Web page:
Community & Editorial
Friendship for low-income people can come easily in the digital age, if they can get on the internet
By Kamran Rahman / Guest Writer
A topic that doesn’t get discussed enough is the digitalization of friendship. I’m a ’90s kid. Growing up, making friends meant meeting people in class and getting to know your neighbors. At the same time, it was hard for me to make friends. I was 12, weird, quirky, and I had really protective parents. I interacted with a small pool of kids who really didn’t get me. Now I’m 28, I’m weird, quirky, and I still have protective parents. I’m just a bigger version of my 12-year-old self, and with all things remaining the same, the only other changes I have seen have been with technology.
Technology made making friends significantly easier, especially once I got into college, where a lot of special interest groups seemed to congregate in virtual spaces such as Facebook. There’s greater access to a larger pool of prospective friends, mechanisms to include or exclude others, and the power and benefit of anonymity. At the same time, those who earn less are also less likely to have access to the Internet. For example, one study showed that those who have a family income of $15,000 or less have a broadband Internet adoption rate of 32 percent. Yet families earning $150,000 or more have a 90 percent adoption rate. Nonetheless, with the right resources, those who lack access can find ways to gain access to the fruits of technology, making the creation of friendships easier.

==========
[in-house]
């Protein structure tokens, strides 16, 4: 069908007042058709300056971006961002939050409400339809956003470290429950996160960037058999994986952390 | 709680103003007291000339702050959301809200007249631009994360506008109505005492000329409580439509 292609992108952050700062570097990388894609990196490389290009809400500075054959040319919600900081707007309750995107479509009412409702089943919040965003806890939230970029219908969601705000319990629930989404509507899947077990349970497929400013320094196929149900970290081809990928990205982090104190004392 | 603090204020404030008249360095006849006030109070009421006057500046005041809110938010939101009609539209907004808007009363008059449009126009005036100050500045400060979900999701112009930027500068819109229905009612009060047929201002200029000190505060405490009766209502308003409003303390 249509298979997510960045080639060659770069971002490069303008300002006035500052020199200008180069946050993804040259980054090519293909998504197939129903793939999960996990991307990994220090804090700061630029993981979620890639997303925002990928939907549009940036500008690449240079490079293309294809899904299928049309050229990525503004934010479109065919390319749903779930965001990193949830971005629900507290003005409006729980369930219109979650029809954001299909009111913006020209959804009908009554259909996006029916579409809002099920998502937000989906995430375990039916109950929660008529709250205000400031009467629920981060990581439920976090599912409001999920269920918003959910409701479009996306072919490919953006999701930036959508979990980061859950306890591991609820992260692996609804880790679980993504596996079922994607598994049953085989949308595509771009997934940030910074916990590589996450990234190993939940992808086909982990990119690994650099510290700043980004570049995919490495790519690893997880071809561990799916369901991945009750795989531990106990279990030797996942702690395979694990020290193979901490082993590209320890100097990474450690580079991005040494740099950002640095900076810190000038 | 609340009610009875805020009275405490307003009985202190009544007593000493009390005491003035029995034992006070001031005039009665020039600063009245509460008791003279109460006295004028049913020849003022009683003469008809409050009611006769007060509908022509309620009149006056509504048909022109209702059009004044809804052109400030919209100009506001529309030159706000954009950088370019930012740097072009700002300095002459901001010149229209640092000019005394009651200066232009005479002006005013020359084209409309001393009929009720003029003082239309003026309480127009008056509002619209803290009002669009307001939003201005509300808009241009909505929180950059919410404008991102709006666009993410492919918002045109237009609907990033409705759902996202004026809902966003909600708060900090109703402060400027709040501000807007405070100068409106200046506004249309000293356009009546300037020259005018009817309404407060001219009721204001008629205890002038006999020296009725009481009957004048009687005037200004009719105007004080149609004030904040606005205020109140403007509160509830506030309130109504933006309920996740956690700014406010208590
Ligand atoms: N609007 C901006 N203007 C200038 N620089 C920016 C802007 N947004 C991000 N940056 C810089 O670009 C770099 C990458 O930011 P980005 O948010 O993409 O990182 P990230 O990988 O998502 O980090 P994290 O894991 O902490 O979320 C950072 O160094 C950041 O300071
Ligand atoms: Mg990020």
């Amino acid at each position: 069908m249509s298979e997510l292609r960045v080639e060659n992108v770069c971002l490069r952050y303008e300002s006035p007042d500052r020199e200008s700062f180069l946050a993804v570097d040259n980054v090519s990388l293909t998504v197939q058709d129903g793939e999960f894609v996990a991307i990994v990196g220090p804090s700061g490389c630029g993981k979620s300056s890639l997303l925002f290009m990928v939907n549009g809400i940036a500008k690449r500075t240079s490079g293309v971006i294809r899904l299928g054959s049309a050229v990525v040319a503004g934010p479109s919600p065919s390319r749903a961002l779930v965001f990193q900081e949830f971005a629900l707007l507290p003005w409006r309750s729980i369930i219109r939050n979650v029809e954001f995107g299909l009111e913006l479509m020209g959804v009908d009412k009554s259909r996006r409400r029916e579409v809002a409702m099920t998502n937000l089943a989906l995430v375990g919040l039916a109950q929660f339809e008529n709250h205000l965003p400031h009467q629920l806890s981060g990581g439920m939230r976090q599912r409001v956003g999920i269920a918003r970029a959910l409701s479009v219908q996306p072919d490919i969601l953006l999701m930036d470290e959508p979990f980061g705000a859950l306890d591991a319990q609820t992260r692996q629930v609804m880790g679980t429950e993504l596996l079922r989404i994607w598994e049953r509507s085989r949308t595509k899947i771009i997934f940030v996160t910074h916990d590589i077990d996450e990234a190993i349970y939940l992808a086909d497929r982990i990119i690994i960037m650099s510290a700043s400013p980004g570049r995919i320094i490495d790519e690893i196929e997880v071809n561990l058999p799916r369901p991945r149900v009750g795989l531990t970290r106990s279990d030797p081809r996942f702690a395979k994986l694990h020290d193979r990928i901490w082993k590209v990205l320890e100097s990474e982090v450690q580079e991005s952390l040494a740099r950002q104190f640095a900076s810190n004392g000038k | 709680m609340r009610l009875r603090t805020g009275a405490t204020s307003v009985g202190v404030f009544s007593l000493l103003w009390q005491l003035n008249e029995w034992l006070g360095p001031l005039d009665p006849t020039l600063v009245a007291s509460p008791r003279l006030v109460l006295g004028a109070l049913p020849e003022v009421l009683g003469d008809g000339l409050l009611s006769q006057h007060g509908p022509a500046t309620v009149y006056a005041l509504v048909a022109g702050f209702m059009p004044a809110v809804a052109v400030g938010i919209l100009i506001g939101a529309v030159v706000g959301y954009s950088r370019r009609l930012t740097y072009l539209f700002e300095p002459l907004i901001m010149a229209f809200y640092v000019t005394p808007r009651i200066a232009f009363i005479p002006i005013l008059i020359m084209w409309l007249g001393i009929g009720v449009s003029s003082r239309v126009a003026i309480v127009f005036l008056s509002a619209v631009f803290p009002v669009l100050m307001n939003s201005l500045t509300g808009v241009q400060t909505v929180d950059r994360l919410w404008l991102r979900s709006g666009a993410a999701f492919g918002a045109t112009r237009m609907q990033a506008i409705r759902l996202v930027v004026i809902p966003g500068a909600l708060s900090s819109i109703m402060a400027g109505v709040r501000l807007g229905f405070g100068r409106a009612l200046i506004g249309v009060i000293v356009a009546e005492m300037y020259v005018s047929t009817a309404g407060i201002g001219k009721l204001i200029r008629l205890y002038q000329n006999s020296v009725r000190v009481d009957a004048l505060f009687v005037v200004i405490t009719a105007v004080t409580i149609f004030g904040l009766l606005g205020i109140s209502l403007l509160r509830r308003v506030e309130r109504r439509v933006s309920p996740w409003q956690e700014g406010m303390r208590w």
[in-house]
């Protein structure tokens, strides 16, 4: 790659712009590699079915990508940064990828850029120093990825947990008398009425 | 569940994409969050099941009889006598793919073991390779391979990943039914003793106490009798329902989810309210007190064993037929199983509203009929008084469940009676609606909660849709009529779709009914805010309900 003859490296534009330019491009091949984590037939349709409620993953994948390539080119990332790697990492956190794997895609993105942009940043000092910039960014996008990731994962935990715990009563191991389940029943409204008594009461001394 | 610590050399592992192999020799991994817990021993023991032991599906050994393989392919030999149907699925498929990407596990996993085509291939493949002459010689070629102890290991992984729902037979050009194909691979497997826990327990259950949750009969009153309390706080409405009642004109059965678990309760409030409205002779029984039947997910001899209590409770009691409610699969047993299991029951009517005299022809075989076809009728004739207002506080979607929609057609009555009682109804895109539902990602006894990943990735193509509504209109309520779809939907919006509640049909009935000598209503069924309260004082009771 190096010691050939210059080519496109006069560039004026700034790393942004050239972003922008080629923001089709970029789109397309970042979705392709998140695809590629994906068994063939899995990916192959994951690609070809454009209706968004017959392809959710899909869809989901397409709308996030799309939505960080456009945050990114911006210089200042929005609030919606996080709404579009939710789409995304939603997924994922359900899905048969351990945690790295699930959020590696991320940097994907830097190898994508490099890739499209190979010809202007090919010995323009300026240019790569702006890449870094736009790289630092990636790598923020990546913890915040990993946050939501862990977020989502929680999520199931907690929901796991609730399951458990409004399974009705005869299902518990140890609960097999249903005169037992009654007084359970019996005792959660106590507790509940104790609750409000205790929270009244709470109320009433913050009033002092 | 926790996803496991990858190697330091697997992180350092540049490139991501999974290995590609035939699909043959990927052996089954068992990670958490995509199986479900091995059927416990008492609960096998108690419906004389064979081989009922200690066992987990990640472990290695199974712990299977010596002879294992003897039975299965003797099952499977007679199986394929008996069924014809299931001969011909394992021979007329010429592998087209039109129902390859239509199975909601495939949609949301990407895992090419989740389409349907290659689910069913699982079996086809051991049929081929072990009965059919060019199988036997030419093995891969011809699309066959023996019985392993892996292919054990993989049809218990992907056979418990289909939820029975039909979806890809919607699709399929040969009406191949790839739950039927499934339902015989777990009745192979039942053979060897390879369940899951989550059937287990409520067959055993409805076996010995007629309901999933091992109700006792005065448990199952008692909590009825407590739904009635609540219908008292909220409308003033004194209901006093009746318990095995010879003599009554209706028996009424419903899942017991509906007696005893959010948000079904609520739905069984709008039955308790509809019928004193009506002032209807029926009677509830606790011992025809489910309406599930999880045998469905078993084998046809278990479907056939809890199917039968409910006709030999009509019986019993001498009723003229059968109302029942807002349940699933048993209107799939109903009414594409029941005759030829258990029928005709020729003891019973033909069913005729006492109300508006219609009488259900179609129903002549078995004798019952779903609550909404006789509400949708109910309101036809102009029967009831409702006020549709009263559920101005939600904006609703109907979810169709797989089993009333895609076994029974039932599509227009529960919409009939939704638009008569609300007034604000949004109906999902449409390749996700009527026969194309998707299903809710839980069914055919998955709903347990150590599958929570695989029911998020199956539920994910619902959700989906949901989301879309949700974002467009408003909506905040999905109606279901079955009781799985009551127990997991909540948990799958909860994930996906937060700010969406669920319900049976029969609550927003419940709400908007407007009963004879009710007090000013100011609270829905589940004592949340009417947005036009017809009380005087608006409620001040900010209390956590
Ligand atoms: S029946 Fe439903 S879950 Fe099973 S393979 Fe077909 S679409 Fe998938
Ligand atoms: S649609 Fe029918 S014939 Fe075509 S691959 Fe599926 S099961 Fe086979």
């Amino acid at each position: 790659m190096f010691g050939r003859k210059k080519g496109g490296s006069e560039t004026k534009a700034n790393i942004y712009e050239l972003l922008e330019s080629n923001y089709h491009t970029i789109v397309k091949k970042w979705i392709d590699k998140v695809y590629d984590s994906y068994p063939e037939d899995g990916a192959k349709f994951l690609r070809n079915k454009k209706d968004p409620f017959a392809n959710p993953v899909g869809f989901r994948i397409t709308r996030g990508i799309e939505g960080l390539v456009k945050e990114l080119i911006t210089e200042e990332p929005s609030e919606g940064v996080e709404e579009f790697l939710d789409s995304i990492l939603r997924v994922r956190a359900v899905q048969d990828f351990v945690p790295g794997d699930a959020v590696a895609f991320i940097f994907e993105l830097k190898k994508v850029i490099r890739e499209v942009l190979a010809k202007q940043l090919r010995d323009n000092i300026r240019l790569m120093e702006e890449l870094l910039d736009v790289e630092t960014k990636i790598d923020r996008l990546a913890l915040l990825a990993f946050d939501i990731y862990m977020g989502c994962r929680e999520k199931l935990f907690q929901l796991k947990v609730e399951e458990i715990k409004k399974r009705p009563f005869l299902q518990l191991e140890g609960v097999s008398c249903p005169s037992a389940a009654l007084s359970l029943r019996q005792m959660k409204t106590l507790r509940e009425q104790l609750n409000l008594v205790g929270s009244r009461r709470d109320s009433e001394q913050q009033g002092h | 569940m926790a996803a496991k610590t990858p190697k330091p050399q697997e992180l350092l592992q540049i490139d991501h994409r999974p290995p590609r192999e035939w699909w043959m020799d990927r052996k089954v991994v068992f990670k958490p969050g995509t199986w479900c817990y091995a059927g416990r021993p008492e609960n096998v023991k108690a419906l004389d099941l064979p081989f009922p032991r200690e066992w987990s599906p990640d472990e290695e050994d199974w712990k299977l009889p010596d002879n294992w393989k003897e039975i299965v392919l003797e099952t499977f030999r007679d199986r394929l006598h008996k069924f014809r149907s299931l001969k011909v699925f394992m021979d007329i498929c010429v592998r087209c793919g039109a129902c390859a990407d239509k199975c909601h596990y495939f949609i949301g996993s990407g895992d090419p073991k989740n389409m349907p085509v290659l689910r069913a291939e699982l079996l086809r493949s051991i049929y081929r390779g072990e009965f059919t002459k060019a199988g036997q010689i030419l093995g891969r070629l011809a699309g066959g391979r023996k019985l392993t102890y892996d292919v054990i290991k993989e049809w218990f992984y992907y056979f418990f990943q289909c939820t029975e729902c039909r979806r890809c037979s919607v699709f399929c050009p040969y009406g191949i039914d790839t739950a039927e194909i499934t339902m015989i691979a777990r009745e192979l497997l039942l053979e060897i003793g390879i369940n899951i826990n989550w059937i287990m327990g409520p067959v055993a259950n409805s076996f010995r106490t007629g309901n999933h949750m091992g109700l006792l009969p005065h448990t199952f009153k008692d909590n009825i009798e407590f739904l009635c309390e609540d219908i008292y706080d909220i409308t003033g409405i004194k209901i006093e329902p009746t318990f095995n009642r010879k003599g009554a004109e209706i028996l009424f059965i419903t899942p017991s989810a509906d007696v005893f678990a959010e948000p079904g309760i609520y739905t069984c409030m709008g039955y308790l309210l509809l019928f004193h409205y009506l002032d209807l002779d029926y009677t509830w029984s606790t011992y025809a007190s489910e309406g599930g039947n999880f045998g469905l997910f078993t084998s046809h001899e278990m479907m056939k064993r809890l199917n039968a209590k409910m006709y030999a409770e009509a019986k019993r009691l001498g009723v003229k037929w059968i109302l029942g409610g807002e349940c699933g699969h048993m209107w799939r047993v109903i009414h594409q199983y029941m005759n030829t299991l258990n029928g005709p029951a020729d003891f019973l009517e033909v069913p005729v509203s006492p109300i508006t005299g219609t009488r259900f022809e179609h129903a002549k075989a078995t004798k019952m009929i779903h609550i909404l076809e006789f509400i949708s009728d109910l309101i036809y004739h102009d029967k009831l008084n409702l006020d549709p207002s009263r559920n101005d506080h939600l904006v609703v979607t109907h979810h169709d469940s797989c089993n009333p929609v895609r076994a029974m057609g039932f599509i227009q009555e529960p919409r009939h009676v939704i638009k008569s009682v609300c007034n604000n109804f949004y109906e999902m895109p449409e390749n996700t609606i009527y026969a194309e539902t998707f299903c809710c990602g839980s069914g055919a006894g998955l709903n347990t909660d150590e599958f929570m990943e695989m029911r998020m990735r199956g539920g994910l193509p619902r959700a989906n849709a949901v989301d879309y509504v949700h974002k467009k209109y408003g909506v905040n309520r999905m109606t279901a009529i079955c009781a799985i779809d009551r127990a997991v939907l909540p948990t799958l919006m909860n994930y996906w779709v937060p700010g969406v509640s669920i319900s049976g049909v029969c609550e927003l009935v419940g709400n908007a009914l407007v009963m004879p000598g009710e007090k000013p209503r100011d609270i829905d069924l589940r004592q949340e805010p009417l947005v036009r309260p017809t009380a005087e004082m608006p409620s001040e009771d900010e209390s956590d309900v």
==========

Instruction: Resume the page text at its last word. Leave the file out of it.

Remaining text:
People can make friends with those across national boundaries, various demographics, different religions and different interests. Imagine the population of your neighborhood or the classroom you grew up in, then multiply it by an absurdly high number. With a larger pool of prospective friends available, you are likely to find yourself making more friends more easily. Like many trends and phenomena, befriending others is a numbers game, and probability is on your side.
Another advantage seen in the digital age is social filtering. That means people get to choose who they want to include or exclude as a potential friend. Users on sites such as Facebook and Instagram get to choose to stop following or receiving notifications from other users, while honing in on the notifications they do wish to see. Or people can go ahead and join a forum, where they can talk and discuss common interest topics whether it be about religion, politics or hobbies. A lot of these websites end up being social hubs for real life get-togethers.
The digital world provides a platform that is more conducive for establishing healthy bonds with others. Still, where does that leave those who struggle to gain Internet access? As far as the city of Seattle goes, all public libraries provide free Internet. In addition to the availability of free Internet, affordable Internet programs have been introduced by companies such as Comcast and Century Link running at about $10 per month. As technology becomes more widespread, so does its affordability. With affordability accompanying the digital age, all socio-economic groups get the opportunity to make friends more easily.
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